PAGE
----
Is that really true? In that case, I'm surprised my pile of homework isn't busting out of my house.
|What I picture when my homework grows|
It's long been noted that many successful athletes at the top of their game use visualization tactics to enhance their performance. Dr. Jennifer Cumming, in an article for the Association for Applied Sport Psychology, listed the following reasons why athletes should use visualization, or imagery techniques:
- To get the most out of training.
- To compete more effectively.
- To speed up your progress toward the top of your game.
- To aid motivation.
- To stay in top form when you are unable to train.
I don't know about you, but those outcomes sound desirable for not only athletics, but for the rest of our personal and professional lives as well.
Cumming explains that visualization is also called imagery, or "mental rehearsal". Mental, as in of the mind. Thoughts.
My simple mind understands this to mean that athletes think about succeeding in order to succeed.
I read an outstanding book by neuroscientist, Dr. Caroine Leaf recently called Switch On Your Brain: The Key to Peak Happiness, Thinking, and Health. In her book, Dr. Leaf explains fascinating science behind neuroplastisity of the brain, in which new pathways are formed in the brain as a direct result of your thoughts. Her 21-Day Detox program is designed to assist you in building beneficial pathways through, essentially, throwing out the trash you think about and replacing it with thought yielding better results. I made it to about day 5 before I fell off the bandwagon, but this theme has reemerged enough times with me over the past year that I can honestly say I have noticed a welcome improvement in my thought life.
Back to Dr. Cumming. In outcome number one above, Cumming states "Top athletes use imagery extensively to build upon their strengths and help eliminate their weaknesses." Ummm, yes please!
It's amazing that something so simple can be so life-changing. But isn't that always so? I'm not the pot calling the kettle black here, I'm as guilty as anyone of letting my thoughts get away from me.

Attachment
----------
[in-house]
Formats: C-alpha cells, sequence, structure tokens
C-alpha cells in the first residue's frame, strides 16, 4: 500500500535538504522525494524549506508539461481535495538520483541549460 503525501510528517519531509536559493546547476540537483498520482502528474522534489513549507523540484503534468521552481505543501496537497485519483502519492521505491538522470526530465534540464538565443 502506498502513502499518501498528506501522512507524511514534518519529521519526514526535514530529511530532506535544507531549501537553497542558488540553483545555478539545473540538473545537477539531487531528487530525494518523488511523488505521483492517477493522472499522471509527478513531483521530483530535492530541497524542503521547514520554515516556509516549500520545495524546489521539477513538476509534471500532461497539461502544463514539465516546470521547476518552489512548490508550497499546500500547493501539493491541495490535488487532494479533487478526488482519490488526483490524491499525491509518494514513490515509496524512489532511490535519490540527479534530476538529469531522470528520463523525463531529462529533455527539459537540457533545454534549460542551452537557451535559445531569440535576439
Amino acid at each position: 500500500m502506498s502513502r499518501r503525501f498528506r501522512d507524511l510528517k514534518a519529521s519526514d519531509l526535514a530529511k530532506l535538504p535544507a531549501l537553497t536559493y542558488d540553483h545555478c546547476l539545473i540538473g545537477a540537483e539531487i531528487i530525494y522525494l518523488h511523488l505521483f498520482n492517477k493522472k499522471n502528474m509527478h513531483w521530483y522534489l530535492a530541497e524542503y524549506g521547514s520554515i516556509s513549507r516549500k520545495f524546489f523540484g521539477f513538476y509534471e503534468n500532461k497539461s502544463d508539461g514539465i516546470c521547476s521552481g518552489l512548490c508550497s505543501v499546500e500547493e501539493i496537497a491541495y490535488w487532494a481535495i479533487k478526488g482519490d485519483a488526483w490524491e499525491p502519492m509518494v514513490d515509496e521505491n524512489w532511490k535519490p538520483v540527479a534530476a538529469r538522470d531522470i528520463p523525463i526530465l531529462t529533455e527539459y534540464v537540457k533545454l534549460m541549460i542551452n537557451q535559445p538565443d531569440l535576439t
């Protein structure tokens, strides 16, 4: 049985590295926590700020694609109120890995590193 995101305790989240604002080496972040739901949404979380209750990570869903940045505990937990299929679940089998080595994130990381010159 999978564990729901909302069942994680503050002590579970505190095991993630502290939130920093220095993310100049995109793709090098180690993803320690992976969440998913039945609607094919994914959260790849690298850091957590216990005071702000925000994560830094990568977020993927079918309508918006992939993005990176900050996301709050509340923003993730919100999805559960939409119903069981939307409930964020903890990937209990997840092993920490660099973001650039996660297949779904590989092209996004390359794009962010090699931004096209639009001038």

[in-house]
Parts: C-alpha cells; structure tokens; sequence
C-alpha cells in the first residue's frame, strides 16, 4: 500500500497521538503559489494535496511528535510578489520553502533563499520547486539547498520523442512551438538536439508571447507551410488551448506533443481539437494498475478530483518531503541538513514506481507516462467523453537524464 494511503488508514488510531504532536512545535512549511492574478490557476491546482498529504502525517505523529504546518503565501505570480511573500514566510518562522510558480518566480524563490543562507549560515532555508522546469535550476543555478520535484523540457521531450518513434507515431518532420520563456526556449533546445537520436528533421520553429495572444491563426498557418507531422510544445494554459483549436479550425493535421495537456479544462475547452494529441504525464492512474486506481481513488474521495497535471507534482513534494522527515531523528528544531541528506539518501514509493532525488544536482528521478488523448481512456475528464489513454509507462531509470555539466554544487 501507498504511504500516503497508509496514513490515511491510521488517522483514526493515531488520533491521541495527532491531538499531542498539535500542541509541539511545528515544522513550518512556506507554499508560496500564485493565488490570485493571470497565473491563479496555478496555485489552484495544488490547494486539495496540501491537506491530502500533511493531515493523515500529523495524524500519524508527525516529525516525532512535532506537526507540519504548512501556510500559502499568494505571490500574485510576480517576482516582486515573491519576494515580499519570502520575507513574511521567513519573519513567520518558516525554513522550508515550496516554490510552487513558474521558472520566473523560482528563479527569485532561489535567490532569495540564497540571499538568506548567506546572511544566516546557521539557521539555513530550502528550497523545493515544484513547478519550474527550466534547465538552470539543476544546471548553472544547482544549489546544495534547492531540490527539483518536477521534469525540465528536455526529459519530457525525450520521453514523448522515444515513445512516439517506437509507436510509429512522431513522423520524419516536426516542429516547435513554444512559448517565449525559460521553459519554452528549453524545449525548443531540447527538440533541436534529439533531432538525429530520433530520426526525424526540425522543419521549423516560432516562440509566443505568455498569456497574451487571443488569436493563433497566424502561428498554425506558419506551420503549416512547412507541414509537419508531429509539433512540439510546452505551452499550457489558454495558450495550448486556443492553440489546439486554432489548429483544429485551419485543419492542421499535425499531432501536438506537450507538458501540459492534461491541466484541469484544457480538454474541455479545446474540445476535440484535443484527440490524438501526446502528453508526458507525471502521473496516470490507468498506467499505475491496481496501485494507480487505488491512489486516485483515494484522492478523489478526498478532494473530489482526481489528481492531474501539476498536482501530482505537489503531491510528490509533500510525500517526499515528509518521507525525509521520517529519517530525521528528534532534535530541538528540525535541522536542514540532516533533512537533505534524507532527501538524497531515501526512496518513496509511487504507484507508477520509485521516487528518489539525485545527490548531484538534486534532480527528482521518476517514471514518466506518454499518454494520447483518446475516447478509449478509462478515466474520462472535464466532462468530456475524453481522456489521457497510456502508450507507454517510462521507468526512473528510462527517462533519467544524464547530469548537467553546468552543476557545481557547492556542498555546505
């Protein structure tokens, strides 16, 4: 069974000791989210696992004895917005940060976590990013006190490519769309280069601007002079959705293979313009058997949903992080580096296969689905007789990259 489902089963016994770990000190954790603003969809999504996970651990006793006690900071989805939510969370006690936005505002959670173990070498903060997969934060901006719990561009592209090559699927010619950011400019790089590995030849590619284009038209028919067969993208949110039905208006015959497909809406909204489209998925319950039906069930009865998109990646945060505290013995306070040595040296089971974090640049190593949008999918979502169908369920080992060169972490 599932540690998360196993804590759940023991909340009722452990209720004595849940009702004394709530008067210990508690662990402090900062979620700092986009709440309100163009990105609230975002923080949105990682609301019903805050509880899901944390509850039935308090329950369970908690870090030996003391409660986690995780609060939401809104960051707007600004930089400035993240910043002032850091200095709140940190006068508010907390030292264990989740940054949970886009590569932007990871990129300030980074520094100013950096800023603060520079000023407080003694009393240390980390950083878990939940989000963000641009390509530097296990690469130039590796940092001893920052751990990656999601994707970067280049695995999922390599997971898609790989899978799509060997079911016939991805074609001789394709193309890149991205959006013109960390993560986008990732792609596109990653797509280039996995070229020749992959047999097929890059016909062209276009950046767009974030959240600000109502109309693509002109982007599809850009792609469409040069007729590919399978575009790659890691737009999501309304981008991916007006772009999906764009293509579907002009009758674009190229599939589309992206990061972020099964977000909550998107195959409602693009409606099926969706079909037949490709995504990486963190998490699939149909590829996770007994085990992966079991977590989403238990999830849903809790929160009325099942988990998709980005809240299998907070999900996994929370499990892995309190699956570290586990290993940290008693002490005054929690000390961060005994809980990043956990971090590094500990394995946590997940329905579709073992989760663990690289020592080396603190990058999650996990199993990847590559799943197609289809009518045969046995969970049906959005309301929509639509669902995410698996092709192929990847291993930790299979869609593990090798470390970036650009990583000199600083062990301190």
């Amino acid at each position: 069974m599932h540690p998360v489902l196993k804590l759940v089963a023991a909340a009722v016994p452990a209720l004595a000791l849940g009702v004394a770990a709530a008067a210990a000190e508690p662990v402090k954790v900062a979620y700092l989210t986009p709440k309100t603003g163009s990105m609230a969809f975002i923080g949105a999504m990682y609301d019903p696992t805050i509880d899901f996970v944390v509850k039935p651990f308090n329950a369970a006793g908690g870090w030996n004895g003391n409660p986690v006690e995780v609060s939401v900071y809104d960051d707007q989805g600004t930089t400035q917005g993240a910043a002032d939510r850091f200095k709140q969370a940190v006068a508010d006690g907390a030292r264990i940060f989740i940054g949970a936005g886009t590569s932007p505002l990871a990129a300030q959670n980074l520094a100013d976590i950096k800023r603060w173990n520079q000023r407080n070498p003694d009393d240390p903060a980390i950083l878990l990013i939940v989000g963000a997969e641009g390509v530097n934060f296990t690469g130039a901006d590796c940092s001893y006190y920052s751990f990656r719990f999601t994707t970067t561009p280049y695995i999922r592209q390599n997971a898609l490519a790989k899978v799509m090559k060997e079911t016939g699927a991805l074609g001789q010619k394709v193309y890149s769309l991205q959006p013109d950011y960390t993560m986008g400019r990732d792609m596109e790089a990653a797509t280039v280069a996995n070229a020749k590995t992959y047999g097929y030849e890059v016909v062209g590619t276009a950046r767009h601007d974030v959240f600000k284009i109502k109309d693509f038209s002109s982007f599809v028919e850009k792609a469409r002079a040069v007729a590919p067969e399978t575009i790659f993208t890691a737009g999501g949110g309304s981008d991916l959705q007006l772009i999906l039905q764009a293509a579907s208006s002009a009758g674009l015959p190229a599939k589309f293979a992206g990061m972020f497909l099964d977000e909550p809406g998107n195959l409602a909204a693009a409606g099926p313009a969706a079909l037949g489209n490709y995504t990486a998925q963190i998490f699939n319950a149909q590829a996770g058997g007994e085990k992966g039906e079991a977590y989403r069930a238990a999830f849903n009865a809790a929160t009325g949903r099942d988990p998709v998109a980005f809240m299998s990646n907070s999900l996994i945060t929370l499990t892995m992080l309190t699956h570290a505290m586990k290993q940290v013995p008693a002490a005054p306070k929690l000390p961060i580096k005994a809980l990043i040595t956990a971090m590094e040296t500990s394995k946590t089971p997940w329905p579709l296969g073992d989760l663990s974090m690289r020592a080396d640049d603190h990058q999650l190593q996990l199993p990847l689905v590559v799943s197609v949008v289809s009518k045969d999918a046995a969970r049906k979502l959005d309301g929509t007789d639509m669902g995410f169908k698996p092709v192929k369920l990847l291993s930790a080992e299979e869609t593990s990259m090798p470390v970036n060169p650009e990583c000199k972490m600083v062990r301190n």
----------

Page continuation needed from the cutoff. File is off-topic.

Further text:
In Peak Performance, by Stulberg and Magness - coincidentally, another book I recently finished and also highly recommend - authors also discuss neuroplasticity in a broad-spanning examination of commonalities among top performers in various industries.
I think a lot about things I need to accomplish on a daily basis, but if I'm honest, I don't spend nearly enough time in the mental practice of visualizing (thinking about) goals, dreams, aspirations. Big. Hairy. Audacious. Goals. AKA: BHAGs.
|Maybe he's not so scary after all.|
Inside I'm afraid of letting myself - or others - down. I rationalize myself right out of a breakthrough. I think those dreams are for other people. I think tomorrow I'll dream big...
It's easy to slip into this trap (don't I know). Whether you are an all-star athlete or a stay-at-home mother, your mind wants to be unleashed to think BIG, and think positive. Sure, we'll trip up and stub our toes, but that's where the real learning comes in.
|A good Word.|
Did you know there is even a day, May 31 to be exact, called "What you think upon grows day" based upon Emmet Fox's Make Your Life Worthwhile? I certainly didn't.
This concept is nothing new, if you have read the New Testament, you have likely come across Philippians 4:8 in which Paul writes to the church at Philippi "Finally, brothers, whatever is true, whatever is honorable, whatever is just, whatever is pure, whatever is lovely, whatever is commendable, if there is any excellence, if there is anything worthy of praise, think about these things." Philippians 4:8 ESV.
So let's try to do ourselves a favor and take stock of our thoughts, adjust where needed (even if it's 100 times a day), and build the figurative and literal pathways to future success. Who knows, we just might surprise ourselves of the outcome!
Remember, as Eleanor Roosevelt said, "With the new day comes new strength and new thoughts."
This is Stoll on Sports.